But Lee said including changes to the gift ban in the ethics bill was “a non-starter from the president’s perspective” and will instead file a stand-alone bill to deal with the issue instead.

Gaetz didn’t want his fast-tracked priority ethics reform, expected to get a Senate floor vote possible on the first day of the legislative session in two weeks, to get bogged down in a debate over whether the Legislature was watering down the gift ban.

“I would have been happy with it being in this bill. But it’s just taken a while to get it together. And this bill is moving pretty rapidly. So we’re going to make sure he’s got a bill spot for that,” Sen. Jack Latvala, the St. Petersburg Republican who sponsored the ethics package (SB 2), said.

Lee said he’s trying to “find a way to ensure that the public and organizations get access to legislators but that that access isn’t clandestine and it isn’t in violation of the law, which was predominantly what was going on at the time” his signature legislation was passed.

But any rewrite of the gift ban is a “briar patch,” Lee cautioned.

“It is very, very difficult to create exemptions to the gift ban that you can’t drive a truck through. And therein lies the problem,” he said. “And while a lot of people are talking about the bottle of water or the cup of coffee, I guarantee you an amendment to the gift ban that allows them to take a bottle of water and a cup of coffee will not satisfy them.”

Lee said lawmakers may be skirting the gift ban already.

“I really wanted to get through one session before I had this discussion. But I’m trying to be accommodating. Some of this has resulted in behavior being driven underground into lobbyists’ homes and into the Governor’s Club. There’s a point at which you can’t legislate morality,” he said.

Lee said he’s sympathetic to lawmakers who say they run into trouble particularly in Tallahassee when groups from home who have lobbyists hold receptions. He’s open to allowing lawmakers to attend those “highly public” events provided there is a record of attendance and “as long as the gift that’s being received by the legislator is de minimus.”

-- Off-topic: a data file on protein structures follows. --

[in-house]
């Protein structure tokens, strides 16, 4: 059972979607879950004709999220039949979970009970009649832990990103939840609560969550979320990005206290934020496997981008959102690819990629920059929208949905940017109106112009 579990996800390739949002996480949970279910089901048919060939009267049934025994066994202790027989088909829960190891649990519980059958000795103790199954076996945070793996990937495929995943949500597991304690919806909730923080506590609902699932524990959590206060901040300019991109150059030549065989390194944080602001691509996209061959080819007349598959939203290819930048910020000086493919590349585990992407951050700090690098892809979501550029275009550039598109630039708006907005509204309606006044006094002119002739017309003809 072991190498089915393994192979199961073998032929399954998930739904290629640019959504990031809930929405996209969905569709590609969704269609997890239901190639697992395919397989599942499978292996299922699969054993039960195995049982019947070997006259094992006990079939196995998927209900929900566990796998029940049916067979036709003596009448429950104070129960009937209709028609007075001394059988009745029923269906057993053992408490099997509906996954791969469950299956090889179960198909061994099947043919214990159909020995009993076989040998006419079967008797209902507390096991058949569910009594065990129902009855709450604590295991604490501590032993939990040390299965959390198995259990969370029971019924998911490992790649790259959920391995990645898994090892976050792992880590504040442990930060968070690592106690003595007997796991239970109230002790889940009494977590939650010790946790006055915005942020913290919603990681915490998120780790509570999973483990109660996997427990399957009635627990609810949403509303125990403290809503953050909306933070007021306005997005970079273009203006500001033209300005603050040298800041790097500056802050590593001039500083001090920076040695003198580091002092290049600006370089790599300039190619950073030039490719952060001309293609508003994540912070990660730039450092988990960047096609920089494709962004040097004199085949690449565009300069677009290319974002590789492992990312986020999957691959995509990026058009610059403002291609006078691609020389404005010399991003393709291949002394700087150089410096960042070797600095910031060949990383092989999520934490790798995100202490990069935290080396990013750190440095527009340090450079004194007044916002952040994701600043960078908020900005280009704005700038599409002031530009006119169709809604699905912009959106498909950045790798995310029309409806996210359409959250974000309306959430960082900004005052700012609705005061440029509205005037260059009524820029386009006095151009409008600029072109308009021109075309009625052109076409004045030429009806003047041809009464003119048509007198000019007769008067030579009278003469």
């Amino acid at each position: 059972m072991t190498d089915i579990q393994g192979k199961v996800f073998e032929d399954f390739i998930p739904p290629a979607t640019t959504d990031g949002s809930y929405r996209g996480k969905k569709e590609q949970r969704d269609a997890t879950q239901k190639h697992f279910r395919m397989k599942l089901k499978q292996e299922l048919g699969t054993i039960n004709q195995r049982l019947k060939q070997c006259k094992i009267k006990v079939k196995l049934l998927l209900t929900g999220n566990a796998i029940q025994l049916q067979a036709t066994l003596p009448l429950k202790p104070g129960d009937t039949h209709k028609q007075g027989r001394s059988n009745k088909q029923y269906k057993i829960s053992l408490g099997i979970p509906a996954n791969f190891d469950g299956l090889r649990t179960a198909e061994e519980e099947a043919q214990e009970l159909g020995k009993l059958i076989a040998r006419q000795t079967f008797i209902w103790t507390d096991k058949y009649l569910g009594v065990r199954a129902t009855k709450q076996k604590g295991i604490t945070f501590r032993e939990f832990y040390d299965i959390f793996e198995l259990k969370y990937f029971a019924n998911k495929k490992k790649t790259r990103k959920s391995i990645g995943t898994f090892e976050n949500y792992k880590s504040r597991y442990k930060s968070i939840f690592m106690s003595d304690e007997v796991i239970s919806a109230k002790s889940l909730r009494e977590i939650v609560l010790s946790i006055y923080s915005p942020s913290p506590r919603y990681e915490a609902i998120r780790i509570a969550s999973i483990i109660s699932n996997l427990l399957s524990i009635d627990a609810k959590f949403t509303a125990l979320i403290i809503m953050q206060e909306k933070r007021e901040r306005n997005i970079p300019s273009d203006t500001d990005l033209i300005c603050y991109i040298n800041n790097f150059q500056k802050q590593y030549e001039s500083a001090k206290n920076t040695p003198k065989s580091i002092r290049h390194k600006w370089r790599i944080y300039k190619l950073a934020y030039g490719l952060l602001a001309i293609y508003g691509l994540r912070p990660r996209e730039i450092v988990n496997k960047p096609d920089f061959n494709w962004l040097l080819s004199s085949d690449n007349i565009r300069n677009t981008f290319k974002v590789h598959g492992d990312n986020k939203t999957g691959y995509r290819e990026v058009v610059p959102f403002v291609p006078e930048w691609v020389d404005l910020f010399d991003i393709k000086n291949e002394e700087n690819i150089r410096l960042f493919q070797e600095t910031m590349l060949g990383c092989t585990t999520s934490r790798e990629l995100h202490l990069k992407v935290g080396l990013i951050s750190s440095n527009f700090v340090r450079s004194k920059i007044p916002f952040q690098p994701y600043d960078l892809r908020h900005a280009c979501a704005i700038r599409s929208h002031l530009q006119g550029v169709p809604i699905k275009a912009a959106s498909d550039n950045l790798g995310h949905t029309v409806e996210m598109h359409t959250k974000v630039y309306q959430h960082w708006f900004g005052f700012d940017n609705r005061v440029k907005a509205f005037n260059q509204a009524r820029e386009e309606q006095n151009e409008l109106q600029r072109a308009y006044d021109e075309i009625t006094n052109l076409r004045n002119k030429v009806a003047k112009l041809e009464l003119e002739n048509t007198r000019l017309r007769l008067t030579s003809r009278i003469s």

Senate ethics package ready for floor vote

Tuesday, February 19th, 2013 by Dara Kam

A sweeping ethics overhaul is headed to the Florida Senate for a floor vote, possibly on the first day of the legislative session that begins on March 5.

The Senate Rules Committee unanimously approved the plan, a priority of Senate President Don Gaetz, R-Niceville, Tuesday afternoon.

The omnibus measure (SB 2) would impose new restrictions on legislators who become lobbyists; on state and local officials who take jobs with universities or other public agencies; and on candidates who dip into political committees for what require Gaetz calls a “filet mignon lifestyle.”

Lawmakers would also be required to disclose when voting on bills that would result in a special benefit for them, their business partners or their immediate family members.

Constitutional officers including sheriffs and elections supervisors would have to undergo four hours of ethics training. The proposed ethics code would also require candidates or officeholders to set up “blind trusts.”

And the measure gives more teeth to the state’s Commission on Ethics by allowing the authority to initiate investigations and impose liens or garnish wages of wrongdoers who don’t pay fines.

The commission would also be required to update its financial disclosure system by putting all the forms online in a searchable database.

The employment restriction is designed to keep public agencies from creating jobs for powerful politicians. The proposal would allow elected officials or qualified candidates to get public employment if the job is publicly advertised, the position was already created and if they are subject to the same requirements as other candidates.

“They can basically apply for any job that’s out there advertised in government as long as they’re qualified for the job, as long as it’s an open application period. We just want to discourage those kinds of things that happened with Ray Sansom” or in a Panhandle county where a commissioner got a special job with the city, Senate bill sponsor Jack Latvala, R-St. Petersburg, said.

Former House Speaker Ray Sansom was hired by Northwest Florida State College for a $110,000-a-year job on the day he became speaker. The Destin Republican was forced to resign as speaker in 2009 after he was charged with conspiracy and grand theft for spending that benefited the college that onetime appropriations chairman Sansom tucked into the state budget. Prosecutors later dropped the charges against Sansom.

Latvala called the ethics overhaul “a significant piece of legislation” aimed at improving the public’s confidence in elected officials.

New Senate prez poses ethics reforms

Tuesday, October 16th, 2012 by Dara Kam